FTC Solar replaces CEO amid ‘tough operational environment’


Hunkler was chosen because of his experience in business operations at a time when FTC Solar is facing acute price pressures. Image: LinkedIn

US tracker manufacturer FTC Solar will replace its CEO Tony Etnyre after two-and-a-half years in the role with ex-SunEdison and semiconductor firm senior exec Sean Hunkler.   

The transition will take place on 24 September, with Etnyre continuing to support the company on strategic matters and business development through a transition period reaching into 2022.

Chairman of the FTC Solar board of directors, T.J. Rodgers, said the moves comes amid “a tough operational environment” that is challenging the company. “The selection of Sean Hunkler to succeed [Etnyre] as CEO results from his extensive experience and demonstrated track record of driving growth and operational excellence across all aspects of global operations for industry leading companies.”

Hunkler joins FTC from Western Digital Corporation, a US hard drive manufacturer and data storage company. As executive vice president of global operations he led more than 62,000 people across a network including 18 factories. Before this, he worked in the semiconductor and solar industries, including serving as EVP of Global Operations for NXP Semiconductors, and then chief operating officer of its spin-off company, Nexperia.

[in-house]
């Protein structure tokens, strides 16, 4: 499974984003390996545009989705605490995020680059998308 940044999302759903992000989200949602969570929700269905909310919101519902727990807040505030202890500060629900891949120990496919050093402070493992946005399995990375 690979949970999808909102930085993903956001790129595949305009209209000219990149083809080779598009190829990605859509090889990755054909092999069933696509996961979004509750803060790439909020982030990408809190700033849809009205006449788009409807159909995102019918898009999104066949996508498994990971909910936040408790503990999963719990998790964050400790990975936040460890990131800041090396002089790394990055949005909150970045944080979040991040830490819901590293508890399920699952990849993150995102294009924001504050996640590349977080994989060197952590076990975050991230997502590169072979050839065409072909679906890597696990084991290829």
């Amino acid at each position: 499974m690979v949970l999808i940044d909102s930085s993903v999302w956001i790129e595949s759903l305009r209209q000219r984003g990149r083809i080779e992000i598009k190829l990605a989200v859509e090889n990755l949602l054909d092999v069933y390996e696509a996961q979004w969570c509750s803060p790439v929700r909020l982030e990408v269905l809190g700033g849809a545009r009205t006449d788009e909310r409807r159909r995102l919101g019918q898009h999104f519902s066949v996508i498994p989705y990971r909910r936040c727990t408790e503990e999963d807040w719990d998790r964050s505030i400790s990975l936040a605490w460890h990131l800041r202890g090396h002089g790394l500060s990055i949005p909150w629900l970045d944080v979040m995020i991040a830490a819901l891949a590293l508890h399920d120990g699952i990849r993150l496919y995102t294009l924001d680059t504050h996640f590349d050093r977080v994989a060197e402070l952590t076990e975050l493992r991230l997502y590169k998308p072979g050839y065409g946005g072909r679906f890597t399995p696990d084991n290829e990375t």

Hunkler, who also held a senior VP role at SunEdison, said he was honoured to be selected as the company’s new CEO and lauded the company’s “differentiated products and services that are clearly resonating in the marketplace and delivering exceptional value for its customers.”

Etnyre, who has been a member of the FTC team since its inception in 2017 and has served as CEO since March 2019, said: “I’ve known Sean for many years and have worked with him on multiple occasions. As I pass the FTC Solar CEO baton to him, I know he will be a great fit for the company and will take FTC Solar to new levels of achievement.”

In August, the company said it was turning to alternative shipping methods and cost-cutting initiatives in a bid to return the business to profitability in Q4 after poor financial performance in the previous quarters. This followed an IPO on the NASDAQ in which FTC Solar downgraded the pricing of its initial shares.

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